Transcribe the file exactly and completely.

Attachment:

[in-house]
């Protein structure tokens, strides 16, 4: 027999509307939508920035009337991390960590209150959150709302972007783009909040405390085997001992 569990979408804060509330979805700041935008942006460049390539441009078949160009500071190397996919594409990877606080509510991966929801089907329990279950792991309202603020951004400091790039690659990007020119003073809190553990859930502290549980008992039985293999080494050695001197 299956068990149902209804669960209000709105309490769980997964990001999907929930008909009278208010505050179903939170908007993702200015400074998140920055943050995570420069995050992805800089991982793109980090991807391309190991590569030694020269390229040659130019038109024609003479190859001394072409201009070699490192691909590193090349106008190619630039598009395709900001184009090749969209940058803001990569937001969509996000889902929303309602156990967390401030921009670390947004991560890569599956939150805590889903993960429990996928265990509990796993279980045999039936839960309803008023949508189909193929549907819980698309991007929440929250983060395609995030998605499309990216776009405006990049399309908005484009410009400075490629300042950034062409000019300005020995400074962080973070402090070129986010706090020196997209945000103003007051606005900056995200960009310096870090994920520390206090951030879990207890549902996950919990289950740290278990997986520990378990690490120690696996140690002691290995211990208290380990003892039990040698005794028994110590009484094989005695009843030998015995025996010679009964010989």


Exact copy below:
[in-house]
């Protein structure tokens, strides 16, 4: 027999509307939508920035009337991390960590209150959150709302972007783009909040405390085997001992 569990979408804060509330979805700041935008942006460049390539441009078949160009500071190397996919594409990877606080509510991966929801089907329990279950792991309202603020951004400091790039690659990007020119003073809190553990859930502290549980008992039985293999080494050695001197 299956068990149902209804669960209000709105309490769980997964990001999907929930008909009278208010505050179903939170908007993702200015400074998140920055943050995570420069995050992805800089991982793109980090991807391309190991590569030694020269390229040659130019038109024609003479190859001394072409201009070699490192691909590193090349106008190619630039598009395709900001184009090749969209940058803001990569937001969509996000889902929303309602156990967390401030921009670390947004991560890569599956939150805590889903993960429990996928265990509990796993279980045999039936839960309803008023949508189909193929549907819980698309991007929440929250983060395609995030998605499309990216776009405006990049399309908005484009410009400075490629300042950034062409000019300005020995400074962080973070402090070129986010706090020196997209945000103003007051606005900056995200960009310096870090994920520390206090951030879990207890549902996950919990289950740290278990997986520990378990690490120690696996140690002691290995211990208290380990003892039990040698005794028994110590009484094989005695009843030998015995025996010679009964010989």